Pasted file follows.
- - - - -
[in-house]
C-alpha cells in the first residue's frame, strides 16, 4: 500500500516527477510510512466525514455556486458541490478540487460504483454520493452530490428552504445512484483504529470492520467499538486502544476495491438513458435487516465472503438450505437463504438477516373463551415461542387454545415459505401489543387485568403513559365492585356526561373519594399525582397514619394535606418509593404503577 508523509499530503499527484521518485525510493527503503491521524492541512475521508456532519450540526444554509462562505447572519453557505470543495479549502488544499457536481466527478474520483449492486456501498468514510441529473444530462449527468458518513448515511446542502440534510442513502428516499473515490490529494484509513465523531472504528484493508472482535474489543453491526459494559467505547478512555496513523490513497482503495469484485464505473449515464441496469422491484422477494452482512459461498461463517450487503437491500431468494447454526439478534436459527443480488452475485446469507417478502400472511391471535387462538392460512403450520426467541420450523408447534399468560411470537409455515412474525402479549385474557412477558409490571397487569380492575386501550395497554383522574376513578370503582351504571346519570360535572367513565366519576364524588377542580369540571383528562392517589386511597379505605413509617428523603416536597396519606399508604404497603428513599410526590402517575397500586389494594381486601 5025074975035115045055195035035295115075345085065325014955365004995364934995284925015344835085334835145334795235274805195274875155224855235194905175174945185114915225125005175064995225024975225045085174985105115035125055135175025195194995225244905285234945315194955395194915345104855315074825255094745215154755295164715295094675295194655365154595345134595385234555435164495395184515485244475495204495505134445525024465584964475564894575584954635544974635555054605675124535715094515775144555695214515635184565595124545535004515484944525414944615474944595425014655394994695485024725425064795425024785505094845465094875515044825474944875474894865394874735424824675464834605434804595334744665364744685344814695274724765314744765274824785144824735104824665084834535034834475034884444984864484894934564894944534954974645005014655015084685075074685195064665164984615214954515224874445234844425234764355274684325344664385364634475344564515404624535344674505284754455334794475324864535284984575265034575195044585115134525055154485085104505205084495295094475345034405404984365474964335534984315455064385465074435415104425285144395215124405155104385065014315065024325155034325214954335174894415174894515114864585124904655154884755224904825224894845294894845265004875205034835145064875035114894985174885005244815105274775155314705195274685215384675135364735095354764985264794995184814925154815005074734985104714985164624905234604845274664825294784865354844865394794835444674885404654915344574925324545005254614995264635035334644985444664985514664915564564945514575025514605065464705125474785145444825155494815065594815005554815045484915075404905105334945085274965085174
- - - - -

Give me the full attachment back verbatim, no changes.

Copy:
[in-house]
C-alpha cells in the first residue's frame, strides 16, 4: 500500500516527477510510512466525514455556486458541490478540487460504483454520493452530490428552504445512484483504529470492520467499538486502544476495491438513458435487516465472503438450505437463504438477516373463551415461542387454545415459505401489543387485568403513559365492585356526561373519594399525582397514619394535606418509593404503577 508523509499530503499527484521518485525510493527503503491521524492541512475521508456532519450540526444554509462562505447572519453557505470543495479549502488544499457536481466527478474520483449492486456501498468514510441529473444530462449527468458518513448515511446542502440534510442513502428516499473515490490529494484509513465523531472504528484493508472482535474489543453491526459494559467505547478512555496513523490513497482503495469484485464505473449515464441496469422491484422477494452482512459461498461463517450487503437491500431468494447454526439478534436459527443480488452475485446469507417478502400472511391471535387462538392460512403450520426467541420450523408447534399468560411470537409455515412474525402479549385474557412477558409490571397487569380492575386501550395497554383522574376513578370503582351504571346519570360535572367513565366519576364524588377542580369540571383528562392517589386511597379505605413509617428523603416536597396519606399508604404497603428513599410526590402517575397500586389494594381486601 5025074975035115045055195035035295115075345085065325014955365004995364934995284925015344835085334835145334795235274805195274875155224855235194905175174945185114915225125005175064995225024975225045085174985105115035125055135175025195194995225244905285234945315194955395194915345104855315074825255094745215154755295164715295094675295194655365154595345134595385234555435164495395184515485244475495204495505134445525024465584964475564894575584954635544974635555054605675124535715094515775144555695214515635184565595124545535004515484944525414944615474944595425014655394994695485024725425064795425024785505094845465094875515044825474944875474894865394874735424824675464834605434804595334744665364744685344814695274724765314744765274824785144824735104824665084834535034834475034884444984864484894934564894944534954974645005014655015084685075074685195064665164984615214954515224874445234844425234764355274684325344664385364634475344564515404624535344674505284754455334794475324864535284984575265034575195044585115134525055154485085104505205084495295094475345034405404984365474964335534984315455064385465074435415104425285144395215124405155104385065014315065024325155034325214954335174894415174894515114864585124904655154884755224904825224894845294894845265004875205034835145064875035114894985174885005244815105274775155314705195274685215384675135364735095354764985264794995184814925154815005074734985104714985164624905234604845274664825294784865354844865394794835444674885404654915344574925324545005254614995264635035334644985444664985514664915564564945514575025514605065464705125474785145444825155494815065594815005554815045484915075404905105334945085274965085174